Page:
An introduction of African Horse Sickness in the Netherlands; what to expect?

Research output: Chapter in Book/Report/Conference proceedingAbstract


African horse sickness (AHS) is a non-contagious, vector-borne disease of equines. The effects of the disease can be devastating and mortality rates may exceed 90%. AHS is endemic in sub-Saharan territories and East Africa. As a consequence of its severity and its ability to expand rapidly out of its endemic areas AHS is an OIE listed and regulated disease. Intervention measures are mainly based on the use of emergency vaccination and the installation of movement restriction zones. AHS virus is closely related to the Bluetongue (BT) virus and is spread principally by midges of the same species that transmit BT virus in ruminants. Following the expansion in 2006 of BT virus infection to the more temperate regions of Europe, concerns regarding the risk of AHS outbreaks transmitted by these midges into Europe are increased. With an estimated number of 450,000 horses (or 11 horses/km2), the Netherlands is one of the most densly horsepopulated countries in Europe. Main motivation for keeping horses is a passion for equestrianism as the majority of the Dutch horse population is kept for non-profit, recreational purposes. Only a minority (10%) of the horse premises is commercially managed, housing more than 60% of the horses. An outbreak of AHS is expected to result in large financial impacts and substantial social disruptions within the Dutch society. The aim of this research is to assess the potential socio-economic impact of an AHS epidemic and its control by quantifying the financial consequences of the primary stakeholders. Depending on the severity of the outbreak (0.5-2% of premises infected) and time needed to regain the AHS free status (27-38 months), total direct control costs ranged from €101 million till €232 million. Consequential losses exceeded the direct costs (ranging from €171 million to €284 million) and were mainly a consequence of applied movement restrictions, affecting primarily commercial stables. Training/sports stables were affected most, facing losses of more than €76,000 per stable.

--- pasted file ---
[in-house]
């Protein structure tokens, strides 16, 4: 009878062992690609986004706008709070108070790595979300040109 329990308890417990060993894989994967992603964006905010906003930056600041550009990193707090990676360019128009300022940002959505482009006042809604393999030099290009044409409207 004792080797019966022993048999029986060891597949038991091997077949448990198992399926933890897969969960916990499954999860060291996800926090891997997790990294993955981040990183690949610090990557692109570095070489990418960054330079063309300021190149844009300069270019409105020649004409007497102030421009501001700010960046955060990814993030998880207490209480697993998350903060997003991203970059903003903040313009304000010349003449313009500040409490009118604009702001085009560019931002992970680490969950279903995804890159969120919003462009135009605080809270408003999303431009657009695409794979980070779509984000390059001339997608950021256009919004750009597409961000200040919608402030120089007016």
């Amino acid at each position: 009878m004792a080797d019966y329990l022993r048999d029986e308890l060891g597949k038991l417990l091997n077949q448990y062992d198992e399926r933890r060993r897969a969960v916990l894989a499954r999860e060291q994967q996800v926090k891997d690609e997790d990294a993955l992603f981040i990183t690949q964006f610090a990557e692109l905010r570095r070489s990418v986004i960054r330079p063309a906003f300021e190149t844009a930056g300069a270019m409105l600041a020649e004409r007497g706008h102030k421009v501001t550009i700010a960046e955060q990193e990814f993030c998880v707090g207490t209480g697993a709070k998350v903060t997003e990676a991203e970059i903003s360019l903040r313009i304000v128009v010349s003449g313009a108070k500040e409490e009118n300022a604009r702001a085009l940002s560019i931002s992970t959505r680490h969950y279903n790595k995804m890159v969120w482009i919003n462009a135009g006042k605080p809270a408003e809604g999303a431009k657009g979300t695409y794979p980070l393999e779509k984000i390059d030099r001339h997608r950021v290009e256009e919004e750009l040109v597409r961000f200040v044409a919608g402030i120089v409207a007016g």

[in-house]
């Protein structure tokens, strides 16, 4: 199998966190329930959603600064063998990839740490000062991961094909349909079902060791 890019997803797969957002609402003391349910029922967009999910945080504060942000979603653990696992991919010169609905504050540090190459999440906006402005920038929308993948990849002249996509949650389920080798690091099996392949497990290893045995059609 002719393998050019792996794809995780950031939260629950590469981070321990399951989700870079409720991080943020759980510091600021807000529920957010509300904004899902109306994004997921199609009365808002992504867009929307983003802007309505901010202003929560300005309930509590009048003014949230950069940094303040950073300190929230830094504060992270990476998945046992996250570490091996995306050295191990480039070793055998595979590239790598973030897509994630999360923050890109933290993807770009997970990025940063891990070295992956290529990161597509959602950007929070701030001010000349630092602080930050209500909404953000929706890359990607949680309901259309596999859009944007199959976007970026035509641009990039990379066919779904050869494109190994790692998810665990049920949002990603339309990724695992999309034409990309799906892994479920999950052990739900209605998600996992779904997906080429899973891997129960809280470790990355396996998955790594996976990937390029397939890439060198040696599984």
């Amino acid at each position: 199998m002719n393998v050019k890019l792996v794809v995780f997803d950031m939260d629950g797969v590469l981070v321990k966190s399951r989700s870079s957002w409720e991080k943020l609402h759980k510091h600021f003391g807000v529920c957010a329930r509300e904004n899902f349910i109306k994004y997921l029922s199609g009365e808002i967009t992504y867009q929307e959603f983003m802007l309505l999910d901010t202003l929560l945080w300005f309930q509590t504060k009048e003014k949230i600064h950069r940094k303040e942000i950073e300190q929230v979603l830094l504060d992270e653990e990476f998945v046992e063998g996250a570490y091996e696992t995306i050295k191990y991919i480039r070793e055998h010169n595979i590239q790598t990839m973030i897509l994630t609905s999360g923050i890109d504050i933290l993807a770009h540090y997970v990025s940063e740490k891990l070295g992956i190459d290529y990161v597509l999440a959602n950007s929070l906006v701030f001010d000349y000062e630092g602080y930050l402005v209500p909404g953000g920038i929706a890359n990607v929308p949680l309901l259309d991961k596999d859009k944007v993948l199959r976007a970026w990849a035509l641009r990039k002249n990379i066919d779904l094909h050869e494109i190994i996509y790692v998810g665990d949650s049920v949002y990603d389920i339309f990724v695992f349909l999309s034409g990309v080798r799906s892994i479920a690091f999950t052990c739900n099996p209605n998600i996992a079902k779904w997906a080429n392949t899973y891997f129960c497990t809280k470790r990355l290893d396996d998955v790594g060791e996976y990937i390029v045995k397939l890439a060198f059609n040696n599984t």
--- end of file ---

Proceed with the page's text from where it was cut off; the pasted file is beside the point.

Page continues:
Original languageEnglish
Title of host publicationBook of Abstracts of the 13th International Symposium on Veterinary Epidemiology and Economics, Belgium, Netherlands
Publication statusPublished - 2012
EventISVEE13 - Maastricht, Netherlands
Duration: 20 Aug 201224 Aug 2012



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